The UN Biodiversity Cop15 is currently held in Monreal, Canada between 7-19 December 2022. Governments from around the world have come together to agree on a new set of goals to guide global action through 2030 to halt and reverse nature loss.

The Post-2020 Global Biodiversity Framework needs to consider additional groups of chemicals, according to a large international group of researchers, including researchers from the Department of Environmental Science. They published a perspective article and a policy brief with concrete proposals for improved inclusion of hazardous chemicals that aims to inform the delegates of the UN Biodiversity Conference COP15.

Chemical pollution poses a major threat to biodiversity, but this has not been fully considered in the current proposals for targets to reach the biodiversity goals”, says Marlene Ågerstrand, Assistant Professor at the Department of Environmental Science, who is member of the international researcher group.

Together with colleagues from Europe and North America, she looked closely at how chemical pollution is treated in the draft Post-2020 Global Biodiversity Framework, which is the expected outcome of COP15 currently held in Montreal, Canada. Their main conclusion is that the suggested Target 7, which deals with chemical pollution, must include more groups of chemicals than it does at present.

The draft target includes only pesticides, nutrients and plastic waste, but there are many more groups of hazardous substances that can have a significant impact on biodiversity,” says Marlene Ågerstrand.

The researchers propose that per- and polyfluoroalkyl substances (PFASs), toxic metal(loid)s like arsenic, cadmium, lead and mercury, and endocrine-disrupting chemicals (EDCs), among others, should also be included in the draft.

Assistant Professor Marlene Ågerstrand. Photo: Lisa Bergqvist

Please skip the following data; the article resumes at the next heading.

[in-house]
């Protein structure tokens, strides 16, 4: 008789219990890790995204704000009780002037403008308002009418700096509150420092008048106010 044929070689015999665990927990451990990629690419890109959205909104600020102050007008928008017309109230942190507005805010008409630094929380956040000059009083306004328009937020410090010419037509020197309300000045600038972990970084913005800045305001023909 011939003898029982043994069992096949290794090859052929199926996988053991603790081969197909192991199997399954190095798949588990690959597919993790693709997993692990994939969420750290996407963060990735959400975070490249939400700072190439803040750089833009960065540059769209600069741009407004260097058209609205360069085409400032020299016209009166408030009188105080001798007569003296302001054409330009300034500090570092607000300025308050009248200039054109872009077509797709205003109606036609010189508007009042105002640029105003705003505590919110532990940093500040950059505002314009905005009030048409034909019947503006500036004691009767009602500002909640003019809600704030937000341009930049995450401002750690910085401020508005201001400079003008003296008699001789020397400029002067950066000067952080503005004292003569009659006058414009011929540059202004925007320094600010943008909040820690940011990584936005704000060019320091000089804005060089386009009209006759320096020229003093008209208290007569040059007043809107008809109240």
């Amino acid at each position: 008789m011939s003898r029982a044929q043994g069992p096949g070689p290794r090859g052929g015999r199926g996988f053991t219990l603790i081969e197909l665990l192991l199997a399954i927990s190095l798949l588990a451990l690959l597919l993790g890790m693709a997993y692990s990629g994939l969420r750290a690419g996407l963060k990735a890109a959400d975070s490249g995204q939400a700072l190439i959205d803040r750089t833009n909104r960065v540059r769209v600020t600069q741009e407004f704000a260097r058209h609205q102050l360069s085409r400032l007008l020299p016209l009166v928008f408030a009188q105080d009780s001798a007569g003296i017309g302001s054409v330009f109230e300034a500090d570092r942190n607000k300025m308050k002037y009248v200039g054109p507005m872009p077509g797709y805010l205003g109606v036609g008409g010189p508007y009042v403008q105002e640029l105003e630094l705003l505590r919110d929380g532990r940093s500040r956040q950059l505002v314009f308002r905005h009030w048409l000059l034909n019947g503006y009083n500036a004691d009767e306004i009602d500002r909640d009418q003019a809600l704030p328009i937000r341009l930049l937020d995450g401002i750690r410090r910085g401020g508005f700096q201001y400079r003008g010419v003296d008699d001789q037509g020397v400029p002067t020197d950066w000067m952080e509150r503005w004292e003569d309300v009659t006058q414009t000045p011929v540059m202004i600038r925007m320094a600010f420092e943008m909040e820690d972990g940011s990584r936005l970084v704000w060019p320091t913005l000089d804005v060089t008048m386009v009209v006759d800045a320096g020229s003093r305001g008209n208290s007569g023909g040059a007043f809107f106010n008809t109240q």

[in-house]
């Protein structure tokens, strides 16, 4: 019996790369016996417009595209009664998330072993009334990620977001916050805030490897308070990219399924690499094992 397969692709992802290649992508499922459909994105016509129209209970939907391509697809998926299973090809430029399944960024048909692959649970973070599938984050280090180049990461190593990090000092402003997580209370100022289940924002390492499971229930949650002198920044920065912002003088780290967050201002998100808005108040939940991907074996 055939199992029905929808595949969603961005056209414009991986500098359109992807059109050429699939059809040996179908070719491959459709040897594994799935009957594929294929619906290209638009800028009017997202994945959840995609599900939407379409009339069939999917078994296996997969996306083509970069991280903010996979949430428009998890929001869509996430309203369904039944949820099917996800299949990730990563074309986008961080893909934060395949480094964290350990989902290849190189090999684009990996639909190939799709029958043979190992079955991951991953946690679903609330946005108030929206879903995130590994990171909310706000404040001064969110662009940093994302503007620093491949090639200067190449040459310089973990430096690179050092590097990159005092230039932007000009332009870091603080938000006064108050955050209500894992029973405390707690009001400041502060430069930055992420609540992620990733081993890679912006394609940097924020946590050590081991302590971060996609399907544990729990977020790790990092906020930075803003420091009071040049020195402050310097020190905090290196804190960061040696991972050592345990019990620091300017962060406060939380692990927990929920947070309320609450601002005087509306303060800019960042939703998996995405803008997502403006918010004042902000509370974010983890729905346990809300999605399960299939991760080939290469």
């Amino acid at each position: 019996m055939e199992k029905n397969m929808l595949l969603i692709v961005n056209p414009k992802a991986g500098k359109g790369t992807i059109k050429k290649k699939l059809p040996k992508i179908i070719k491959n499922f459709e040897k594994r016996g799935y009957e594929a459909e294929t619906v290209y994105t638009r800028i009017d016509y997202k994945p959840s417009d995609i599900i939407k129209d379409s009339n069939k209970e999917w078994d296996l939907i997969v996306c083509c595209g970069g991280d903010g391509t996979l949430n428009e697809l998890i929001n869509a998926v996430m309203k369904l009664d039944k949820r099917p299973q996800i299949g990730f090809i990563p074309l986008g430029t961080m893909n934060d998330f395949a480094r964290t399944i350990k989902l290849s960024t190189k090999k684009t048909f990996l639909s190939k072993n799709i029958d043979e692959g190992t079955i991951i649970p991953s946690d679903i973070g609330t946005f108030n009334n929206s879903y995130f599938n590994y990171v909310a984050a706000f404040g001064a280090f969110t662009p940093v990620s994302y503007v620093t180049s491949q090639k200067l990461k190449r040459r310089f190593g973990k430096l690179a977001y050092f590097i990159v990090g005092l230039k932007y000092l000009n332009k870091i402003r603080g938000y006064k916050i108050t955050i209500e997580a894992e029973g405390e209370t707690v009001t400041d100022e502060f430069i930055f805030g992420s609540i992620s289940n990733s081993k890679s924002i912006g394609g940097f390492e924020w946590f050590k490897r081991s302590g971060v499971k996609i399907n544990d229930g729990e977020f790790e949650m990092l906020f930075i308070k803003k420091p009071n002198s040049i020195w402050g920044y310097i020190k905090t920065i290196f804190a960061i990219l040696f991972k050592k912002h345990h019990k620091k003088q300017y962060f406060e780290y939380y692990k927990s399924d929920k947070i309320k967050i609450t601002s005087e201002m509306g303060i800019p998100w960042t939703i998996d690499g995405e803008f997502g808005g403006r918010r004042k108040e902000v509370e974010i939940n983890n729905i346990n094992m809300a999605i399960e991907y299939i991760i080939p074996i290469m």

The researchers also outline three main measures to protect biodiversity from chemical pollution. First, a global capping of production and emissions of anthropogenic chemicals. Second, improvements in the management of chemicals through the implementation of new advanced methods such as the essential use concept and chemical simplification. Last, the development and use of less hazardous chemicals.

It’s really important that the extensive production and use of chemicals become less damaging. We can’t stop using chemicals, but we have to develop less hazardous chemicals than we use today and restrict the use of hazardous ones to only when truly essential,”says Marlene Ågerstrand.

What do you hope to come out of COP15?

“I hope that the delegates at COP15 will understand the importance of chemicals and include our proposals in the targets. It is important to have a strong framework to really protect global biodiversity,” says Marlene Ågerstrand.

Read the full perspective article Policy options to account for multiple chemical pollutants threatening biodiversity

 Options to holistically account for chemical pollutants threatening biodiversity (285 Kb)

Contact information

Visiting addresses:

Geovetenskapens Hus,
Svante Arrhenius väg 8, Stockholm

Arrheniuslaboratoriet, Svante Arrhenius väg 16, Stockholm (Unit for Toxicological Chemistry)

Mailing address:
Department of Environmental Science
Stockholm University
106 91 Stockholm

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